Pinnacle has 11 pellet production facilities, including ones at Williams Lake, Houston, Burns Lake and Hixon B.C., forest areas that were affected by fires and a pine beetle outbreak that spread across Western Canada. With an export terminal at Prince Rupert and expansion into Alberta and the U.S., Pinnacle has become the second largest pellet producer in the world.

Pinnacle started in 1989, manufacturing pellet fuel from sawmill waste at Quesnel. It went public in 2018 and began a redevelopment of its Smithers facility, a new plant at Entwistle, Alberta, and majority stake in a pellet plant at Aliceville, Alabama.


@tomfletcherbc
tfletcher@blackpress.ca

Like us on Facebook and follow us on Twitter.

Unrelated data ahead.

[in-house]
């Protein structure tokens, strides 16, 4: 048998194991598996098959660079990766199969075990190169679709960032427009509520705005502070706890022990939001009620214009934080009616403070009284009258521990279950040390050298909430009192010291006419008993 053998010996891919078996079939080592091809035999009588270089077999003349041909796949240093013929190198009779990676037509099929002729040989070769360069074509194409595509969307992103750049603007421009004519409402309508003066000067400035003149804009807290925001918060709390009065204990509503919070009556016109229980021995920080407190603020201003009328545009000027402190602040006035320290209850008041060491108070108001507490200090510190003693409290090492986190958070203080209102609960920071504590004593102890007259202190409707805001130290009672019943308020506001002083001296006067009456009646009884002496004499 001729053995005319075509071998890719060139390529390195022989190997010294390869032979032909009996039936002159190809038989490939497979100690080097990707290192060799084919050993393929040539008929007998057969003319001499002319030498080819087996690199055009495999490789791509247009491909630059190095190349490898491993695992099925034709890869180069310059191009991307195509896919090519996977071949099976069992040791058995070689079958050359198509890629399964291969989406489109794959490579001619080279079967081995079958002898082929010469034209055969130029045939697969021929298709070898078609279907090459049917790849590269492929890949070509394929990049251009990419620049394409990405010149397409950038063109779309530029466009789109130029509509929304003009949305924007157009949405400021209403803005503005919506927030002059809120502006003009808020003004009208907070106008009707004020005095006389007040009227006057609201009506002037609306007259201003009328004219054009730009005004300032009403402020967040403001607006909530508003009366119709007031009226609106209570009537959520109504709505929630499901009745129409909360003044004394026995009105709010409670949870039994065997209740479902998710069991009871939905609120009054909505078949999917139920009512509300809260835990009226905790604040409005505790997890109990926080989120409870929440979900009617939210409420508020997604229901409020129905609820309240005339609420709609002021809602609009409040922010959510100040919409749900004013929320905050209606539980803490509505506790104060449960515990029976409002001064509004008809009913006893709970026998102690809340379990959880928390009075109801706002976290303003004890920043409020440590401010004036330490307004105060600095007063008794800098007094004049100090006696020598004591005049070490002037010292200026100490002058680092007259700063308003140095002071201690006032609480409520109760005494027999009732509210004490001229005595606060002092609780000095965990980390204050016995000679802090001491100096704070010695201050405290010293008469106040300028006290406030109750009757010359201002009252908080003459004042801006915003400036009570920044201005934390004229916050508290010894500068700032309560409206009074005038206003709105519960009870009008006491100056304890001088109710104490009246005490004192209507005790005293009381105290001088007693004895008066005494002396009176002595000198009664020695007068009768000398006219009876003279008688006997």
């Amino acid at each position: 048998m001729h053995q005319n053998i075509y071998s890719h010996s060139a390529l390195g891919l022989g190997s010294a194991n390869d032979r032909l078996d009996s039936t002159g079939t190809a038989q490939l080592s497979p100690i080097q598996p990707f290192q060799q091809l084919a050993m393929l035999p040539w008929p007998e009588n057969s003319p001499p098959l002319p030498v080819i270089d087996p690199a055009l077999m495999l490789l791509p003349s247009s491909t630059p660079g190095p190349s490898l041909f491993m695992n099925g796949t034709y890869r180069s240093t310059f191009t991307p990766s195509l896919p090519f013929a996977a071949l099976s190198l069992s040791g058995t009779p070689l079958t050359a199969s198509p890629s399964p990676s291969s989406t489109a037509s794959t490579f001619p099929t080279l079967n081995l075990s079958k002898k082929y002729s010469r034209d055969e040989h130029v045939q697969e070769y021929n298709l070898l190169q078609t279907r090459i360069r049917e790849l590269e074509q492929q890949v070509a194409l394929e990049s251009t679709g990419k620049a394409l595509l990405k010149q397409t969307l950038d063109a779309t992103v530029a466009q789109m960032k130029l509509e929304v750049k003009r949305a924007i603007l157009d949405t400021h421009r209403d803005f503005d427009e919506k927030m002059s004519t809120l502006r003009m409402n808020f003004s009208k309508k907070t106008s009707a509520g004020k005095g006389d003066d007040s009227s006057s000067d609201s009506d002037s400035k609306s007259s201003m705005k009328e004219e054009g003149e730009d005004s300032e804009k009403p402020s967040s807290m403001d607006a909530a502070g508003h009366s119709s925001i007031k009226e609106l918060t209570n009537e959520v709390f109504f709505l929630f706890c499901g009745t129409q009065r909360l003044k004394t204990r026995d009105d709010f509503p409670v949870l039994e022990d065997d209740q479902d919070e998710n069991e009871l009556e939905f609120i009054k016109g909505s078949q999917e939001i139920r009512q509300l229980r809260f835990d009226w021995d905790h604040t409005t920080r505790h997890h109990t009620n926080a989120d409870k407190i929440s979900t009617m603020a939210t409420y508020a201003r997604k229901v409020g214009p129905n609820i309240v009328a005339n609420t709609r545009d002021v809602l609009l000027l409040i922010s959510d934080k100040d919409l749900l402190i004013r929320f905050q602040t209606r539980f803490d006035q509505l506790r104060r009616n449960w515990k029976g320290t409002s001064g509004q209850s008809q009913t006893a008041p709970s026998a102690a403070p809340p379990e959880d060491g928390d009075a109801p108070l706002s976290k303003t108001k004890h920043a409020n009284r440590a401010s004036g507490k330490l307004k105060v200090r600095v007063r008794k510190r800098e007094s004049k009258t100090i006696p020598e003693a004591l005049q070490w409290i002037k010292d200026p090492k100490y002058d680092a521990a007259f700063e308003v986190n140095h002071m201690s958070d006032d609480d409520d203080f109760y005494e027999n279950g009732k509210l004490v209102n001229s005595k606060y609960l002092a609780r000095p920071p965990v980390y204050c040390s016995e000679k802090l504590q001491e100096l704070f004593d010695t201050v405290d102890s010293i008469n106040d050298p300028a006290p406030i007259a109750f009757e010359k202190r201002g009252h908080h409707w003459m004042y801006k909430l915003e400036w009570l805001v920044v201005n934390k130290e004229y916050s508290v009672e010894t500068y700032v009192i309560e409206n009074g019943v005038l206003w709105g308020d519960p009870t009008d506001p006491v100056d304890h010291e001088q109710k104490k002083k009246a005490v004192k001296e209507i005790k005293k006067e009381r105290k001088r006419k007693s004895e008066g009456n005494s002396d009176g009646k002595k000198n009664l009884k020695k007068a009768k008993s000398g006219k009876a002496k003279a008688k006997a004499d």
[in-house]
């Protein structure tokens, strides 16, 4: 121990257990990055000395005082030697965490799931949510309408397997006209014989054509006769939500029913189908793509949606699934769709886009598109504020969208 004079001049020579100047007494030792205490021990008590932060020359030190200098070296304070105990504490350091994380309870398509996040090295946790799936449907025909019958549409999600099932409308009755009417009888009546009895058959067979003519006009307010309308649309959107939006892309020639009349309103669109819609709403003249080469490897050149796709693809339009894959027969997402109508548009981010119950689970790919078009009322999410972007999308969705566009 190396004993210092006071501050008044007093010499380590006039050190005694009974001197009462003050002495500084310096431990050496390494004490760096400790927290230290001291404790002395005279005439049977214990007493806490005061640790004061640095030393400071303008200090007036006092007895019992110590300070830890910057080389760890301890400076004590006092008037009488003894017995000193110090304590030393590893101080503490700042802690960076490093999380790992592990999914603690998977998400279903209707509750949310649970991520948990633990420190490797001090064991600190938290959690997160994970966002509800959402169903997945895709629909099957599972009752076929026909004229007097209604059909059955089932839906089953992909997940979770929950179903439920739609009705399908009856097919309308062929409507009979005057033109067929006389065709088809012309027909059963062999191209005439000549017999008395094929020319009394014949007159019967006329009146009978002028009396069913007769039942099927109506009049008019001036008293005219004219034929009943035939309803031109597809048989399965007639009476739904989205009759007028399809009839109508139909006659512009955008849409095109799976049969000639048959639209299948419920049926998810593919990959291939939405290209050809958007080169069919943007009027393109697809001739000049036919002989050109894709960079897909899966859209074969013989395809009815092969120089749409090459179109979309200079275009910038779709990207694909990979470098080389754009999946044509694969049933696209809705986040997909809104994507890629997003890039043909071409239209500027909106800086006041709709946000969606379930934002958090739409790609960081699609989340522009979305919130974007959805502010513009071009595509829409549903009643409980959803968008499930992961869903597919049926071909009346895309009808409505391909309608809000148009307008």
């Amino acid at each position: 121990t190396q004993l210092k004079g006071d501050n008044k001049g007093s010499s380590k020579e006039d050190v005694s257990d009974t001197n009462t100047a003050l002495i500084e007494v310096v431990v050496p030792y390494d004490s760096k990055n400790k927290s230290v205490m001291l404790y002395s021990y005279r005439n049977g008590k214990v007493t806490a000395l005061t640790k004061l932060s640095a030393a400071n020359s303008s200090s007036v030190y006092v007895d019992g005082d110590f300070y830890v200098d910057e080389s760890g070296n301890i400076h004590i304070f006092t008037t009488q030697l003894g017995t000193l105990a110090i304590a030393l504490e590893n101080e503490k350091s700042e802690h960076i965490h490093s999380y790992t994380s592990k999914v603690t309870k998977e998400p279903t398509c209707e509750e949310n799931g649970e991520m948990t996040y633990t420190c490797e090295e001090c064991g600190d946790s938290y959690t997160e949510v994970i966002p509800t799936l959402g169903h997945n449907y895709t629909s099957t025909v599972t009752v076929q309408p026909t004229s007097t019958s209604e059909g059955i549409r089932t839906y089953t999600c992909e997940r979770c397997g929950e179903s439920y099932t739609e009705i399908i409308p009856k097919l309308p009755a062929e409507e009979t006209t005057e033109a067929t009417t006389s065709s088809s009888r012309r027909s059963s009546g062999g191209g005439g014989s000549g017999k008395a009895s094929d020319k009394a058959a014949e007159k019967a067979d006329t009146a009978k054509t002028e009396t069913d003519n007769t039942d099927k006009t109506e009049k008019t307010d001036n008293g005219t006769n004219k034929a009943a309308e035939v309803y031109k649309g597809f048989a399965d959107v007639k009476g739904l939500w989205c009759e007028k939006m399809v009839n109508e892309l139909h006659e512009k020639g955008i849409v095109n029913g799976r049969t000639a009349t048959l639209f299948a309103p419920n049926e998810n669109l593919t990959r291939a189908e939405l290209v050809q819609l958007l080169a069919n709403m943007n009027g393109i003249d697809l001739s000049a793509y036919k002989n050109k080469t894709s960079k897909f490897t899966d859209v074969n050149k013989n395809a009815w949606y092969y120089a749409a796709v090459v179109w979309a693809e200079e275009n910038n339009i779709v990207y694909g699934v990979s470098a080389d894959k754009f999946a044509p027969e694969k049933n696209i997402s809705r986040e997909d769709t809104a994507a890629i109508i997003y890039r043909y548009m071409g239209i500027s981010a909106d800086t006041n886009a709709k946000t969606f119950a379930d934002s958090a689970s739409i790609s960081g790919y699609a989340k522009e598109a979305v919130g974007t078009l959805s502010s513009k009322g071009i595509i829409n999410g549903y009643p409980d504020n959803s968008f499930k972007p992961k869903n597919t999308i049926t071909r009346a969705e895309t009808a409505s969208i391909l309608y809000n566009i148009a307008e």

Climate changeforestry

Get local stories you won't find anywhere else right to your inbox.
Sign up here

Just Posted

A soldier walks along the outside of a crater formed through a demolition. Photo: Aaron Hemens
Military exercises assist with restoration of Lower Kootenay Band wetlands

A total of nine craters were created through demolitions, where the goal is to have them serve as future habitats for ducks and geese.

Fields Forward’s fruit press machine. (File photo)
Regional food processing facility coming to Creston

The facility will produce juices from fruits and vegetables, package vegetables for institutions, bottle jams, freeze-dry products into powders and provide other food processing services.

Al Garrecht holds up a plaque acknowledging his “service above self” from the Creston Valley Rotary Club during a tribute meeting on Feb. 9, 2021. Photo: Dave Handy
Creston Valley Rotary Club bids farewell to longtime member Al Garrecht